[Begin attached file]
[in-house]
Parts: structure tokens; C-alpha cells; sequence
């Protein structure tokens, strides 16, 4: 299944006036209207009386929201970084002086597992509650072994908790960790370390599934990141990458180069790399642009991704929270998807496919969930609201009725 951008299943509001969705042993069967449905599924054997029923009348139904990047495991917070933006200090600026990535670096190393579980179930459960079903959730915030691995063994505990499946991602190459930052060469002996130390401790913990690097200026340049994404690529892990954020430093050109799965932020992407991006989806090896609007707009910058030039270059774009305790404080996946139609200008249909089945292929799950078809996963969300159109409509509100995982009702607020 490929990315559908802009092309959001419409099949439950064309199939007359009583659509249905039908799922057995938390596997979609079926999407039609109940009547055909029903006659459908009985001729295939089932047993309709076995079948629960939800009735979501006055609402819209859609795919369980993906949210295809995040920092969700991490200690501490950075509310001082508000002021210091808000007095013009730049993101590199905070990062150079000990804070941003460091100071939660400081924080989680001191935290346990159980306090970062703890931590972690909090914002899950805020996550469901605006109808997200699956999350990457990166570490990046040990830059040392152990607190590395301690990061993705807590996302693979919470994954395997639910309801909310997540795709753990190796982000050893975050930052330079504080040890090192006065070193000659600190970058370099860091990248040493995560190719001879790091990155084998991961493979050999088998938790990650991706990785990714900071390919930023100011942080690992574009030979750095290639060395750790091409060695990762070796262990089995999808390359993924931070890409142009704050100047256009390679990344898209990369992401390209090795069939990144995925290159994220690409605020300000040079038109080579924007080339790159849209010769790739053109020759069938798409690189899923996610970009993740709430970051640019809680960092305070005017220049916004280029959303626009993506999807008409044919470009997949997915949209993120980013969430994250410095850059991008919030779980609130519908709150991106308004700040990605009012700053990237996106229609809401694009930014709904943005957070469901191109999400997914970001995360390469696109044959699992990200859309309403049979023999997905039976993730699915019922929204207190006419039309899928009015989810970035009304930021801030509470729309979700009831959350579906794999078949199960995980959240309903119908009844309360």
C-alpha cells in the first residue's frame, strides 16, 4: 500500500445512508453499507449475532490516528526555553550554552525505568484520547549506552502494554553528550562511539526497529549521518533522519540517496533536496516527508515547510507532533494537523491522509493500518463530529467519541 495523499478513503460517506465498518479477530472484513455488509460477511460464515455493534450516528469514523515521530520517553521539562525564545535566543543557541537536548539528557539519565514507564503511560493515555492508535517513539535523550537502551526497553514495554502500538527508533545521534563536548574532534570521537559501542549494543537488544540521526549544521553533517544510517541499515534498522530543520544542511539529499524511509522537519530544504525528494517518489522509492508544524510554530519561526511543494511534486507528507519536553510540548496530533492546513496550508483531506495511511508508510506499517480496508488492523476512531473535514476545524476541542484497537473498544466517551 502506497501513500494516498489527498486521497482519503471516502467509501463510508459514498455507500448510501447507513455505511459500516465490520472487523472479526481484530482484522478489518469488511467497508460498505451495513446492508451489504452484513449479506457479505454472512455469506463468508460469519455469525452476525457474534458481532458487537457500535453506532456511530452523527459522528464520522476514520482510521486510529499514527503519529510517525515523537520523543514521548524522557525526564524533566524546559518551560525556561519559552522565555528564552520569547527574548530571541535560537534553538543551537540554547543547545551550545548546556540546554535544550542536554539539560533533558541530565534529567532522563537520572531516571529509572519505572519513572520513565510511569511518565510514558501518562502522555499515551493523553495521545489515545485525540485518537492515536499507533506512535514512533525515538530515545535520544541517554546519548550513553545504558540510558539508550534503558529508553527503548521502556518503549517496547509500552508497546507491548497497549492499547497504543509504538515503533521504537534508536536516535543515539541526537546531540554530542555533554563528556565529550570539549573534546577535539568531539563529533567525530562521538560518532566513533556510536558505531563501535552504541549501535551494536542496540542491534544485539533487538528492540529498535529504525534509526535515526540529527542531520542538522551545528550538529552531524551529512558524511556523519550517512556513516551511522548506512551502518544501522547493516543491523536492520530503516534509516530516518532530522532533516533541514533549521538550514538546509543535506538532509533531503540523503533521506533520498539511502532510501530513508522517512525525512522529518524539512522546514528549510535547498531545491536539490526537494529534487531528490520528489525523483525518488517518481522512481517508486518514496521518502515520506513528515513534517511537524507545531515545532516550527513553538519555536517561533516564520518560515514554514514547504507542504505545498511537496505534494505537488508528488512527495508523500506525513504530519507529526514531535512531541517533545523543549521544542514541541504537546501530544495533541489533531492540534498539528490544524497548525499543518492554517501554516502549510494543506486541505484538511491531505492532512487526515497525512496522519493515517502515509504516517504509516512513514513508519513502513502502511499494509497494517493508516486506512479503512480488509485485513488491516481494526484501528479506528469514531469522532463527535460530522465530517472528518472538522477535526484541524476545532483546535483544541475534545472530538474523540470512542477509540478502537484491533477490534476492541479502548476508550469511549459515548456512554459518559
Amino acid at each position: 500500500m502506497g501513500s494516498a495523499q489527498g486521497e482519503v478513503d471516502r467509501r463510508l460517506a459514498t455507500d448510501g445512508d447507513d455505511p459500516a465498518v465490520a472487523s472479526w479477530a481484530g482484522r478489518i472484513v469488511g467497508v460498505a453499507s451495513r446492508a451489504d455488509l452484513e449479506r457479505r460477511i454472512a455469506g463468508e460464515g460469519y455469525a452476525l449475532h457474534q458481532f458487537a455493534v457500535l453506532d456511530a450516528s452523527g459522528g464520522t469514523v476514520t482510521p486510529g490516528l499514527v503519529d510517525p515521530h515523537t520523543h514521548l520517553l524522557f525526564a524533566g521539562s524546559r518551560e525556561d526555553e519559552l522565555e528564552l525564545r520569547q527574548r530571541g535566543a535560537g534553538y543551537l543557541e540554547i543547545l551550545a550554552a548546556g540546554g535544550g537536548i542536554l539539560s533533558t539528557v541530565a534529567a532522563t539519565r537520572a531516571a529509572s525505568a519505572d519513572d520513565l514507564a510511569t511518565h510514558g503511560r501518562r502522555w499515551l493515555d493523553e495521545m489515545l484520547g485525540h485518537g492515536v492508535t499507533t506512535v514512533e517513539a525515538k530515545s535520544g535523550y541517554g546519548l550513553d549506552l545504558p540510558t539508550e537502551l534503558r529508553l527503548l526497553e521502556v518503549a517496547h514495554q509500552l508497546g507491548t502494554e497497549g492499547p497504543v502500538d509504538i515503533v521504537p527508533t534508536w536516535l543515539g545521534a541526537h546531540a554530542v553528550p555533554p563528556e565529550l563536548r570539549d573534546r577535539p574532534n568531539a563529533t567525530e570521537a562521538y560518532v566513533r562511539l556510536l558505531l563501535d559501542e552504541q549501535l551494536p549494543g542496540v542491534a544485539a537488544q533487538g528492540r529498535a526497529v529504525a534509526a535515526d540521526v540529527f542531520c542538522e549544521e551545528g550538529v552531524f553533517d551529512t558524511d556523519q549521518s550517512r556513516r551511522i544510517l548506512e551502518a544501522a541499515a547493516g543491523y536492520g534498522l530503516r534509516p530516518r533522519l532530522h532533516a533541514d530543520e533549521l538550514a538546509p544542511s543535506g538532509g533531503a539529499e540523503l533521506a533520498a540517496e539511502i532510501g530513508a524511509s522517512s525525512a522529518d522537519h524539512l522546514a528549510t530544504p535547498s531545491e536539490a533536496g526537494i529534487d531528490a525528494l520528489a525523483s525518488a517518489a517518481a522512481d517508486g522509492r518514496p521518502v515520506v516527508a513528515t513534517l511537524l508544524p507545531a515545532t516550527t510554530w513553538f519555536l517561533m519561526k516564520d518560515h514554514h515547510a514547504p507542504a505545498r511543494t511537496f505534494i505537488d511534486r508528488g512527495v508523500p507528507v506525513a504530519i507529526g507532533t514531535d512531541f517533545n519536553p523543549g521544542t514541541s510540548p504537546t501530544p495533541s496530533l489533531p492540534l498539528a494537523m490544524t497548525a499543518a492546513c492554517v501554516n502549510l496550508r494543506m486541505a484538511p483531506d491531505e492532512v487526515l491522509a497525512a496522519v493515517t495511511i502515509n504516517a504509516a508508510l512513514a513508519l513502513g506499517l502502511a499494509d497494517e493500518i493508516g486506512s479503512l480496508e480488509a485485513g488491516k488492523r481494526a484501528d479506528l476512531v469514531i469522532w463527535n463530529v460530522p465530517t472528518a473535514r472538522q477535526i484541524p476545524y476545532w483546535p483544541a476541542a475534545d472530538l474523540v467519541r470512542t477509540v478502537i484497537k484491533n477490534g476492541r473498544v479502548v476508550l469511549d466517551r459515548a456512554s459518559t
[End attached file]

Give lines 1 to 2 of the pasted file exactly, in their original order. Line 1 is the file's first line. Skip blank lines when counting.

[in-house]
Parts: structure tokens; C-alpha cells; sequence